What nobody knows….

I have been able to find moments, days, and weeks of joy. As a grieving parent, that seems almost hard to imagine, I know. Having a great group of friends have helped me keep the focus off the dark cloak that covers my life. I truly don’t think they are aware the magnitude of the impact they have on my life. I say that because recently I took a job that moved me away from them. While I have remained busy with school and work, in the quiet moments, the darkness rises up and demands to be heard.

My friends had a way of making me laugh and see the joy of life that had been robbed of me since my daughter’s passing. Maybe it’s because they kept me busy in a way that I did not have the time to think about it. In hindsight I’m certain that God has always placed the right people in my life to fill that gap. It’s been that way historically for the past seven years and I while I pray He sends new friends my way soon, I don’t ever want to lose my connections with my friends in Michigan, Indiana and most recently Atlanta. As time does go on, I do feel some slipping away and that makes me sad. It’s a different kind of loss.

Loss seems to find its way at my door often. Not sure exactly why, perhaps some of it I have created myself by moving about. I’ve never known what it’s like to stay in one place for very long. My family moved around a lot when I was young. I continued that trend in my adulthood. When my daughter died I felt I just had to leave my house. It was a constant reminder of my loss. Every time I walked into that house I dropped to my knees. Then there is my career which I have buried myself in to dull the pain. It’s just easier that way. So several states and jobs later, I find myself in familiar territory of rebuilding my network of friends and my life for that matter.

In a blog post I wrote a while back about a “The Cloud of Witnesses” from the book A Grief Disguised by Jerry Sittser, I wrote about the value and significance of having that supportive network of friends and family. The ones that don’t leave your side no matter what. They keep coming back not afraid of dealing with my loss. I encourage you to read it if you haven’t.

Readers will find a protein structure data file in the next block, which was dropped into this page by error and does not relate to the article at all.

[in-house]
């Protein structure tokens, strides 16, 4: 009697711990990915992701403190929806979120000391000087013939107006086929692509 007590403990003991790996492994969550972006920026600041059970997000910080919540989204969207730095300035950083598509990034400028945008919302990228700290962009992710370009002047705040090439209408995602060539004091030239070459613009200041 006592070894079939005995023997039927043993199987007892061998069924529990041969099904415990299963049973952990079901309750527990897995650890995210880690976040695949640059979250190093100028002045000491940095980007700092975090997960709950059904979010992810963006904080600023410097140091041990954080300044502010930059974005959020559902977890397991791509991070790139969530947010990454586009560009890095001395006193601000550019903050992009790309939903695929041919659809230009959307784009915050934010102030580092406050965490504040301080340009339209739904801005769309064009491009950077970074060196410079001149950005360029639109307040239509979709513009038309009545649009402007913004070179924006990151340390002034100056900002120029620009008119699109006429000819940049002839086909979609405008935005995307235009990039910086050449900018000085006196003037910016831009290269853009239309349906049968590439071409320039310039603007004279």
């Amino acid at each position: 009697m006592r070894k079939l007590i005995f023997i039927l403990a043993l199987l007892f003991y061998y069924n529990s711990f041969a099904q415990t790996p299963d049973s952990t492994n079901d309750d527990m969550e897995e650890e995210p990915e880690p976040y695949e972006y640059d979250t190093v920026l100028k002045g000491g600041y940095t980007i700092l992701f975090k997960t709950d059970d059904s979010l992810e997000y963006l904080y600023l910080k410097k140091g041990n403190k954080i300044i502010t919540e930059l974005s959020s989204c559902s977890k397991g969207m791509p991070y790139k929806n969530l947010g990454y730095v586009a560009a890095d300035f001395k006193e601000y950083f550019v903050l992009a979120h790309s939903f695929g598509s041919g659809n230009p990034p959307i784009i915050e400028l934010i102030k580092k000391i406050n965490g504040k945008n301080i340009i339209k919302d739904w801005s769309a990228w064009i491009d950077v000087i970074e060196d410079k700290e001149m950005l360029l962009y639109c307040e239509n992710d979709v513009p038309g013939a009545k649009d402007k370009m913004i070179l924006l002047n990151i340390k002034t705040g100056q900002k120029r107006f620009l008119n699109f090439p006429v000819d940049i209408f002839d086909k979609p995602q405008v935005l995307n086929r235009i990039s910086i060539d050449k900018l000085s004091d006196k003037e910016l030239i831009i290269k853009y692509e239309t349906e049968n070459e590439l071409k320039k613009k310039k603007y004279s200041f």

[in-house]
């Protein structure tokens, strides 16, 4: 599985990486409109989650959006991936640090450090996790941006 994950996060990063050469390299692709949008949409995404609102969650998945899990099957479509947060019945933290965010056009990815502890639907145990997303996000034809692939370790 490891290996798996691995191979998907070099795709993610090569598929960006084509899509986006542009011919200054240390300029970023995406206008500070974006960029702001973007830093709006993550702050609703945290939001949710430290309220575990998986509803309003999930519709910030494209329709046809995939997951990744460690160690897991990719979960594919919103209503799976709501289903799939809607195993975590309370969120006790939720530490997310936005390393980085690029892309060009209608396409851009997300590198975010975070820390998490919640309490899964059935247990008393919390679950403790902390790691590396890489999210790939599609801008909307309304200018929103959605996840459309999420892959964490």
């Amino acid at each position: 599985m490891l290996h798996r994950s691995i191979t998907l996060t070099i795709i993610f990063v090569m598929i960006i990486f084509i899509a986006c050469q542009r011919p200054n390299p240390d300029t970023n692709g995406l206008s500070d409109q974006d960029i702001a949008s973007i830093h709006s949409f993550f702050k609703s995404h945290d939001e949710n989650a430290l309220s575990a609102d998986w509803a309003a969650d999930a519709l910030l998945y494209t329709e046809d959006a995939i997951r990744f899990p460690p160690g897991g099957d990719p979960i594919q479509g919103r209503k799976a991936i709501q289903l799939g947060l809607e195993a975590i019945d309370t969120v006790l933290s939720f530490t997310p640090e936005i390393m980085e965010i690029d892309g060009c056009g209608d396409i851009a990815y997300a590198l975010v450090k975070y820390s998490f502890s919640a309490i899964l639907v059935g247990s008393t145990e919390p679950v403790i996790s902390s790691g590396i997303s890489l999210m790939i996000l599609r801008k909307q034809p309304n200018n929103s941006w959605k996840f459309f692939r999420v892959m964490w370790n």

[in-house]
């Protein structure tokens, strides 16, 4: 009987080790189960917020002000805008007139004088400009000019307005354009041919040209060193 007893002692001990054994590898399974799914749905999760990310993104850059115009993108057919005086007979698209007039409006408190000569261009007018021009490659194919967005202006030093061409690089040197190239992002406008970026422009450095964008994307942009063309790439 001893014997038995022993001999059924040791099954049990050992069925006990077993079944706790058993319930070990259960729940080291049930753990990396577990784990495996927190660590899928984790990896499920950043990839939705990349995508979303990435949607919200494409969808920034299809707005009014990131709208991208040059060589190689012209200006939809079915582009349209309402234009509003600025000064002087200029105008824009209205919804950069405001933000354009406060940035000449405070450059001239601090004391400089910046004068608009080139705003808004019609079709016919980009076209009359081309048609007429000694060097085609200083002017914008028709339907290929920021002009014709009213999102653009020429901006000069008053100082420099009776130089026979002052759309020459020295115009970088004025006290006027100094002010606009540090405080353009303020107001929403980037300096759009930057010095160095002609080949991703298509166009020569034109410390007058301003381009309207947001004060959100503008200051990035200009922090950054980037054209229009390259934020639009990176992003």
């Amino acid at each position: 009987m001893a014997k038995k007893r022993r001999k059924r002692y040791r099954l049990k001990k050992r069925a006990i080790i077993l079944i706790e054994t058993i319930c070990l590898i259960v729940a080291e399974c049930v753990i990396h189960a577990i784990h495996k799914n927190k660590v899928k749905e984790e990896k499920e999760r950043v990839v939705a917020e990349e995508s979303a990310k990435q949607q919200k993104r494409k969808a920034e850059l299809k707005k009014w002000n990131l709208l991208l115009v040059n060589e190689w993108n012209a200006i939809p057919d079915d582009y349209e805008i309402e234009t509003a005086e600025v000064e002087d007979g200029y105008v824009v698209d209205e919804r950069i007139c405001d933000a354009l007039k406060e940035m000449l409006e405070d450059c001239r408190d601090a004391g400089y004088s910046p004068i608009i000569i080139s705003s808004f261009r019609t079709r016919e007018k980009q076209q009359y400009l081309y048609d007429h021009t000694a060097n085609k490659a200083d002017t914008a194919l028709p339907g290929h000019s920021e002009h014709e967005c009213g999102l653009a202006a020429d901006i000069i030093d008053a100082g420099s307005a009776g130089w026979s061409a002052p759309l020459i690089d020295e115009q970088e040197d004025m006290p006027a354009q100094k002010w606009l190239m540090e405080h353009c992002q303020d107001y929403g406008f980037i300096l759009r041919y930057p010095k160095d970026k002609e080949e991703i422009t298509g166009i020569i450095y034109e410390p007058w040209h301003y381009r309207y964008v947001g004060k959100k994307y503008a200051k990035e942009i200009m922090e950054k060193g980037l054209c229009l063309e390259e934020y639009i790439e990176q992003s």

So what people don’t know is this…..

There is a darkness that parents who have lost their children feel and experience that grows without love and friendship. The challenge is finding it over and over again. The old saying that people come in and out of your life for a season is true, but I would like to believe that some would stay for a lifetime. I will be praying hard for new friends and for the blessings for my constant friends who keep me grounded in love. They know who they are and I send them the love they give me back 10 fold.

Until next time,


2 thoughts on “What nobody knows….

  1. How does one keep any friends at all through all of this? I have withdrawn so much, that I tend to avoid almost everyone. Many of my friends are the parents of Graham’s friends and so it is difficult to be with people whose lives are still normal while mine is a disaster. I love their kids, but I really can’t stand to hear about all the wonderful things they are doing right now. It’s all a reminder of my loss.

    When I’m with people, I’m always uncomfortable and I find that I have to keep so much inside of me. I can only be myself around other bereaved parents.

    When you meet new people that you want to be friends with, when do you tell them about your daughter?

  2. It’s very hard. I have lost many friends because they did not want to deal with my loss. In the beginning I was so hurt, but have now come to understand they did not know any better. I have also learned to be comfortable bringing my daughter up during conversations. If I don’t do that – her life becomes meaningless as if she never lived. I don’t really care if they don’t want to hear about her or if it makes them uncomfortable. The true friends I have – love to hear about her and those are the friends you really need.

    When it comes to meeting new people, I chose to wait a while, then at the right time I talk about her. It makes them sad I think, but most of the time they want to know what happened to her. So I feel like they genuinely care.

    It’s a process that takes time but eventually it gets a little easier. We are all better for having our children in our lives and we need to speak their names and talk about them. It is part of the process. So keep talking about your dear Graham. Hugs.

Leave a Reply

Please log in using one of these methods to post your comment:

WordPress.com Logo

You are commenting using your WordPress.com account. Log Out /  Change )

Facebook photo

You are commenting using your Facebook account. Log Out /  Change )

Connecting to %s